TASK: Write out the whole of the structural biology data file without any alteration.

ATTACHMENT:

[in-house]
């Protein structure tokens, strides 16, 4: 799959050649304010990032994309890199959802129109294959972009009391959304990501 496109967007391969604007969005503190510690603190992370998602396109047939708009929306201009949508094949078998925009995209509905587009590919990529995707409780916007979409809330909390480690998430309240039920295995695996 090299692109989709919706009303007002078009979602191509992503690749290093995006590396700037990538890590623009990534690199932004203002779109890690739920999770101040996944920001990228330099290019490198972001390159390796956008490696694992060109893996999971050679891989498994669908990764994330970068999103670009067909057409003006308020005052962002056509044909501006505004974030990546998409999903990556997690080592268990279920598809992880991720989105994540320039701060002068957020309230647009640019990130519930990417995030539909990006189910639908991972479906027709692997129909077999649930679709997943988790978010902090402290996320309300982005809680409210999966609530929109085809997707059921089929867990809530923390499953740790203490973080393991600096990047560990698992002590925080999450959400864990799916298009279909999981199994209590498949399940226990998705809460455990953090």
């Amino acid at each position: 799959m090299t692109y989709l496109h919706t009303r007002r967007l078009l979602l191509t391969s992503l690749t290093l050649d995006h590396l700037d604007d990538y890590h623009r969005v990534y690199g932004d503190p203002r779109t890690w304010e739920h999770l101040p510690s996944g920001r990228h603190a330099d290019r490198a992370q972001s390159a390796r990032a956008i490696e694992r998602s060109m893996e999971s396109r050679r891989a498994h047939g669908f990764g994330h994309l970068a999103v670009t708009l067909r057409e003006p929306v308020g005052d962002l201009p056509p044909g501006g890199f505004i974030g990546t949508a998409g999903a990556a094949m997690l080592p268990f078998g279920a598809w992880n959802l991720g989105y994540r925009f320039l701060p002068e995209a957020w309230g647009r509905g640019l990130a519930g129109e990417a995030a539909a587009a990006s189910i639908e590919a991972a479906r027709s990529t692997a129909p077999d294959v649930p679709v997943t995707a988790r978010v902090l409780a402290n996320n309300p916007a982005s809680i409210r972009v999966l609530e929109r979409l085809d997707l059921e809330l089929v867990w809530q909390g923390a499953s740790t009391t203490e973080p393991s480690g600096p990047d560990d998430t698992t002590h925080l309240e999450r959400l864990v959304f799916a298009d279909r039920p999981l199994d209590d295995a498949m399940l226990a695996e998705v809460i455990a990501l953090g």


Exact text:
[in-house]
């Protein structure tokens, strides 16, 4: 799959050649304010990032994309890199959802129109294959972009009391959304990501 496109967007391969604007969005503190510690603190992370998602396109047939708009929306201009949508094949078998925009995209509905587009590919990529995707409780916007979409809330909390480690998430309240039920295995695996 090299692109989709919706009303007002078009979602191509992503690749290093995006590396700037990538890590623009990534690199932004203002779109890690739920999770101040996944920001990228330099290019490198972001390159390796956008490696694992060109893996999971050679891989498994669908990764994330970068999103670009067909057409003006308020005052962002056509044909501006505004974030990546998409999903990556997690080592268990279920598809992880991720989105994540320039701060002068957020309230647009640019990130519930990417995030539909990006189910639908991972479906027709692997129909077999649930679709997943988790978010902090402290996320309300982005809680409210999966609530929109085809997707059921089929867990809530923390499953740790203490973080393991600096990047560990698992002590925080999450959400864990799916298009279909999981199994209590498949399940226990998705809460455990953090």
């Amino acid at each position: 799959m090299t692109y989709l496109h919706t009303r007002r967007l078009l979602l191509t391969s992503l690749t290093l050649d995006h590396l700037d604007d990538y890590h623009r969005v990534y690199g932004d503190p203002r779109t890690w304010e739920h999770l101040p510690s996944g920001r990228h603190a330099d290019r490198a992370q972001s390159a390796r990032a956008i490696e694992r998602s060109m893996e999971s396109r050679r891989a498994h047939g669908f990764g994330h994309l970068a999103v670009t708009l067909r057409e003006p929306v308020g005052d962002l201009p056509p044909g501006g890199f505004i974030g990546t949508a998409g999903a990556a094949m997690l080592p268990f078998g279920a598809w992880n959802l991720g989105y994540r925009f320039l701060p002068e995209a957020w309230g647009r509905g640019l990130a519930g129109e990417a995030a539909a587009a990006s189910i639908e590919a991972a479906r027709s990529t692997a129909p077999d294959v649930p679709v997943t995707a988790r978010v902090l409780a402290n996320n309300p916007a982005s809680i409210r972009v999966l609530e929109r979409l085809d997707l059921e809330l089929v867990w809530q909390g923390a499953s740790t009391t203490e973080p393991s480690g600096p990047d560990d998430t698992t002590h925080l309240e999450r959400l864990v959304f799916a298009d279909r039920p999981l199994d209590d295995a498949m399940l226990a695996e998705v809460i455990a990501l953090g």